IMAG0912Why are we so reluctant to recognize that racism, sexism, homelessness, income inequality, white fear are the result of decisions we’ve made collectively and individually? I think the answer lies in ideas Arthur Brooks identifies as the bedrocks of conservative thought. Below is a portion of that article, Republican or Conservative: You Have to Choose.* NYT, June 25, 2018. Though it may surprise readers of this blog, I have considerable sympathy for these ideas.

They challenge the Lockean idea of a social contract among independent actors, a notion at best abstracted from common life. They challenge the fabric of a liberal political worldview. I agree that we are not wholly autonomous individuals. Heidegger’s notion of thrownness underlines this point by reminding us that our life begins in a particular time, in a particular place and in particular circumstances over which we had no choice whatsoever. Brooks says something similar, “…individuals emerge out of families, communities, faiths, neighborhoods and nations.” To this point, I’m with him. There are unique realities that shape us.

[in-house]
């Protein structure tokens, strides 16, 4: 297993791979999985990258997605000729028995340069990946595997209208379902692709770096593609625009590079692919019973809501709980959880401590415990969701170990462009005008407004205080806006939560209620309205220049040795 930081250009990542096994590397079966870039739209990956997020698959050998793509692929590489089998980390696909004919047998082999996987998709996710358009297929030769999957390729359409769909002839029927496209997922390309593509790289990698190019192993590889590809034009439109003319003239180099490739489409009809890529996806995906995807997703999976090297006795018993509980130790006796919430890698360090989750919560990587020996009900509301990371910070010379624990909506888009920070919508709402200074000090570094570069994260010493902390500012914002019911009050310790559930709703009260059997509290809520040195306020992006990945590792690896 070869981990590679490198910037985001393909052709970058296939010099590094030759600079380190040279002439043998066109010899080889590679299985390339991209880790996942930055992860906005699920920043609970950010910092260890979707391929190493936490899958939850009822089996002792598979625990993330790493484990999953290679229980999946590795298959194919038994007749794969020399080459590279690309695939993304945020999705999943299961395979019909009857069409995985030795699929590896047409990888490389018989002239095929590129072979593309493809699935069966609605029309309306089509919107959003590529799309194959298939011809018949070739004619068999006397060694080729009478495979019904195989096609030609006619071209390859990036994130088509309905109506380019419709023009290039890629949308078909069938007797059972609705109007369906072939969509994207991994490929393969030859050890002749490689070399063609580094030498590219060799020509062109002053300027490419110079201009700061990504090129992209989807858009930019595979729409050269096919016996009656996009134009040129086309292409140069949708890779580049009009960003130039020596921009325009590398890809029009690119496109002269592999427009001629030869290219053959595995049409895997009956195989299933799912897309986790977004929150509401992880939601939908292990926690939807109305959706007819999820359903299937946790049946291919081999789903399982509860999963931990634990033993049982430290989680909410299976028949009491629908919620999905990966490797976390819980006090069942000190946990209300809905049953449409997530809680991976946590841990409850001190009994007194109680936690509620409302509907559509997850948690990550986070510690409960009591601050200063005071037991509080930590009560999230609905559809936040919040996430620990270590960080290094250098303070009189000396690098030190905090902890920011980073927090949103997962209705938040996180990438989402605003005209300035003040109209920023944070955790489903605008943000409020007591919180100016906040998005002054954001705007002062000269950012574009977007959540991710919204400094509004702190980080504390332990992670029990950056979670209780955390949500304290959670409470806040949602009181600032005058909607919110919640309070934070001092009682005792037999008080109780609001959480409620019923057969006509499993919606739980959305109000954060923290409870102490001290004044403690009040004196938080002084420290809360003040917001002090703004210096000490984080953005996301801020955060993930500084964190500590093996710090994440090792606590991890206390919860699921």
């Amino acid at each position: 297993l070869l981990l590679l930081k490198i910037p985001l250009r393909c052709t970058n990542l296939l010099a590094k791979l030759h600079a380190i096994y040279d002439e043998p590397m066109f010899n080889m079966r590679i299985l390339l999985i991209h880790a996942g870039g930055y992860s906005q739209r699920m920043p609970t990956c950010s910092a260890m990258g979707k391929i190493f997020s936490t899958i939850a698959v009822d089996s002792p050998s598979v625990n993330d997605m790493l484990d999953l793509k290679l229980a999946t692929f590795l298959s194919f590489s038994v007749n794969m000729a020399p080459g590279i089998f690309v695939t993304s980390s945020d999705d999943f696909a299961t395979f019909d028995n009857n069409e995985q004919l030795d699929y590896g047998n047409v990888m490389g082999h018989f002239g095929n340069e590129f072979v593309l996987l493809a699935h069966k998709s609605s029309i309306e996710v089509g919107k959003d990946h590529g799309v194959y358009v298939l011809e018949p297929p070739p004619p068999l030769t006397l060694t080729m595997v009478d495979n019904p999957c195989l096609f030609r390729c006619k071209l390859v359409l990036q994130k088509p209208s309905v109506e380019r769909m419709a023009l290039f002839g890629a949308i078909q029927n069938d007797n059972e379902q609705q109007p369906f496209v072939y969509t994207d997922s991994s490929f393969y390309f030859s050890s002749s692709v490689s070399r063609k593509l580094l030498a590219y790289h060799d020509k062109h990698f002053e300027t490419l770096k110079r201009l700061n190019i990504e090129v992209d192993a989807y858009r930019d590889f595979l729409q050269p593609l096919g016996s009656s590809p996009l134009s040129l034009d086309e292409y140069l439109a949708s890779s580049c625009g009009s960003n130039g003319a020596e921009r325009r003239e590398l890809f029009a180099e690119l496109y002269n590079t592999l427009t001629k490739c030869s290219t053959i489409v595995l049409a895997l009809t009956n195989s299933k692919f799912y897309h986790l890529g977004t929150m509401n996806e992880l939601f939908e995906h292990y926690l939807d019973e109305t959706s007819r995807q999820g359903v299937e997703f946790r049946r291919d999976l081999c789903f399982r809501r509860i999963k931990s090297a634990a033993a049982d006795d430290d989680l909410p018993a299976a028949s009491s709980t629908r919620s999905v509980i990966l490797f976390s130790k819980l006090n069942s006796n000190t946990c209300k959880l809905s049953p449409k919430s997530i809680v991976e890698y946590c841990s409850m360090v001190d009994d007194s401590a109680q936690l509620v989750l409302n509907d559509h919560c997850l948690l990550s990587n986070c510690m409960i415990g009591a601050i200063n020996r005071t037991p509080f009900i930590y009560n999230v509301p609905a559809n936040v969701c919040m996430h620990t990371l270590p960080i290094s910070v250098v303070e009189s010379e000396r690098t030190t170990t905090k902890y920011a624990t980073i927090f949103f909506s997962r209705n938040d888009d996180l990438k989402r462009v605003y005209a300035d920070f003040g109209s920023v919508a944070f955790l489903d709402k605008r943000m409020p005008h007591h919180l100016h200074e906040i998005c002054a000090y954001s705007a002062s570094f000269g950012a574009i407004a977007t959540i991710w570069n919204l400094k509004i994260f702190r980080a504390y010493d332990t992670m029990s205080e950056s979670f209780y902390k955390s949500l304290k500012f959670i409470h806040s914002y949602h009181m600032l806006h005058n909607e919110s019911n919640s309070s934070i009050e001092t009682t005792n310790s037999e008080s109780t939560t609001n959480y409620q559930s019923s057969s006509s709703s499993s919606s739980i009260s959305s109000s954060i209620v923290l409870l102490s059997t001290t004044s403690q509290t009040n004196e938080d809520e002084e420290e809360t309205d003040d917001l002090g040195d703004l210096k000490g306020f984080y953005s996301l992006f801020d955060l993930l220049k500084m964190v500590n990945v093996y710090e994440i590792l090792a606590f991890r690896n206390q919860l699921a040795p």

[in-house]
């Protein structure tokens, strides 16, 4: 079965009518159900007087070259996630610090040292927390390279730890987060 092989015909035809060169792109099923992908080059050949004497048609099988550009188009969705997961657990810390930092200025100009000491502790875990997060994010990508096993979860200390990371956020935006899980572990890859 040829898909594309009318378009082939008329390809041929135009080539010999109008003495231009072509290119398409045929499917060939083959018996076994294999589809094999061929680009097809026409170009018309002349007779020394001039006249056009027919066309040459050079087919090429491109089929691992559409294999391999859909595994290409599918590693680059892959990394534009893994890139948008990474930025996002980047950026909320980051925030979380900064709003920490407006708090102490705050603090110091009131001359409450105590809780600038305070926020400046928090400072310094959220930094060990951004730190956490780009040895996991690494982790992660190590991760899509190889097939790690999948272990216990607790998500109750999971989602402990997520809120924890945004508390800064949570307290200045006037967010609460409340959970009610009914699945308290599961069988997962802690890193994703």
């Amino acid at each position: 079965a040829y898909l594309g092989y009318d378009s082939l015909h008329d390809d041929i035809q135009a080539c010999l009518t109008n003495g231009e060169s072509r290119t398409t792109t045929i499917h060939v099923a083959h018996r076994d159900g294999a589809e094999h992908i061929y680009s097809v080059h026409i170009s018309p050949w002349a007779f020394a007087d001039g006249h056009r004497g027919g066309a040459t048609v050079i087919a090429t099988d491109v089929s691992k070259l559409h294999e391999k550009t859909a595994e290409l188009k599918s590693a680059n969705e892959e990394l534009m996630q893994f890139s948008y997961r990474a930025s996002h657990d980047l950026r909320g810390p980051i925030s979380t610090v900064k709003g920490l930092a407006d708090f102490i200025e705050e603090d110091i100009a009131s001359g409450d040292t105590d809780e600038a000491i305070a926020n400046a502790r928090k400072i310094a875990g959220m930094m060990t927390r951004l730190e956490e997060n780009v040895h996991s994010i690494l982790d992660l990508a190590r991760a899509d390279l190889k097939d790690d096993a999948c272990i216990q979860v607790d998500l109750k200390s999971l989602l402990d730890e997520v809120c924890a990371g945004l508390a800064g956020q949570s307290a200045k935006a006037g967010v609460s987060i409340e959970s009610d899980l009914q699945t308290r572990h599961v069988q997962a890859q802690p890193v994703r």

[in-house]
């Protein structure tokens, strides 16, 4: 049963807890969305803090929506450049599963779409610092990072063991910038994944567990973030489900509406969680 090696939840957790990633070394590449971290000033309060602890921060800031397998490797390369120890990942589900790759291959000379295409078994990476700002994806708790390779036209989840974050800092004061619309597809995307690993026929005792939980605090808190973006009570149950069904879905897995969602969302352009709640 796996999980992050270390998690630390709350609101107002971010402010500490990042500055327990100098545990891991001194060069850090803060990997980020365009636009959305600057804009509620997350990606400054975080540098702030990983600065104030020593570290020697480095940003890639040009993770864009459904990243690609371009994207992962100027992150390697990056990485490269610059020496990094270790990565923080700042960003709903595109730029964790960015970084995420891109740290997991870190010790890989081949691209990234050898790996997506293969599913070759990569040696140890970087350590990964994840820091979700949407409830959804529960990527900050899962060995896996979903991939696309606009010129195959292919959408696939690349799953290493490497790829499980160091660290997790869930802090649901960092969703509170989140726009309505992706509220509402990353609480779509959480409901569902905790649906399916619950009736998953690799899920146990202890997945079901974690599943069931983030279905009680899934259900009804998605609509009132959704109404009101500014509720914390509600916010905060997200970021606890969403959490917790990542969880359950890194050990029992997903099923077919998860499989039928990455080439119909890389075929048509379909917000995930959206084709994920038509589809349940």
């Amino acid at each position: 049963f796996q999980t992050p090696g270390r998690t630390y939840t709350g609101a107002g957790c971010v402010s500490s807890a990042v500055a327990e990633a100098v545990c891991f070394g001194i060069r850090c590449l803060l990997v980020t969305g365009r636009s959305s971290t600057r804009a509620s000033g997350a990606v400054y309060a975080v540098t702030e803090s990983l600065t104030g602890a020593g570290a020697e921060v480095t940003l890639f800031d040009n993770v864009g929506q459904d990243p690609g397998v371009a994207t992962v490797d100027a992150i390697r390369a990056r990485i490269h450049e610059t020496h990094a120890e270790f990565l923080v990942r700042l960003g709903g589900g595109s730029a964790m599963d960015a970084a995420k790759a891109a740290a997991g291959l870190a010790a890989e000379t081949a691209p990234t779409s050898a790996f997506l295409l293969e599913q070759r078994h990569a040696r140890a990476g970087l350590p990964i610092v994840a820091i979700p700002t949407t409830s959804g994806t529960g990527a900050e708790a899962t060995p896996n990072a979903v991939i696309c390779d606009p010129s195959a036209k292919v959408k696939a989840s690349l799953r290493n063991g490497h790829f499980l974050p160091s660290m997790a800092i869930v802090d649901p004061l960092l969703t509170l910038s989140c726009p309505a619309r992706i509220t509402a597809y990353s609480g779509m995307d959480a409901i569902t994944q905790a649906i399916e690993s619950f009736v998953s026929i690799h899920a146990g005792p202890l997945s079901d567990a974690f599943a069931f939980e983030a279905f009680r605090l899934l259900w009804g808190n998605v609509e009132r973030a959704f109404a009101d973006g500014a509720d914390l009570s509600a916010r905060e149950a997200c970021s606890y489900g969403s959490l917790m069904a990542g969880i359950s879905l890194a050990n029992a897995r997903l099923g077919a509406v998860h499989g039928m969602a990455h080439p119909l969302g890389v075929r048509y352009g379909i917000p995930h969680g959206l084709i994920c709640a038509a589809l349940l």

IMAG0913But, to sacralize that unique reality, “…conservatives have always placed tremendous emphasis on the sacred space where individuals are formed.” says Brooks, serves to deny its perniciousness, its damning of so many to lives of desperation, marginalized from both economic and cultural blessings. Once we emerge in the era, the family, the town or neighborhood or rural place, the religious or areligious space gifted to us, the nation of our birth, once we are over being thrown into circumstances beyond our volition, we gain the power of choice.

It is decidedly not the case that though thrownness may come first, as Brooks says “The order comes first.” that “…individual freedom is an artifact of that order.” No. Order is neutral, neither a moral good, nor a moral constraint. If the order into which we are born nourishes lives, lifts people into their best possible existence, then, yes, let’s sustain it. If, however, the order into which we are born is itself pernicious, damning us to poor education, inadequate nutrition, a lifetime of social doubts about our worth, then we must recognize the truth of Lowrey’s wonderful encapsulation of the liberal perspective: “The way things are is really the way we choose for them to be.”

 

*”Conservatives said we…think you’ve got human nature wrong. There never was such a thing as an autonomous, free individual who could gather with others to create order. Rather, individuals emerge out of families, communities, faiths, neighborhoods and nations. The order comes first. Individual freedom is an artifact of that order.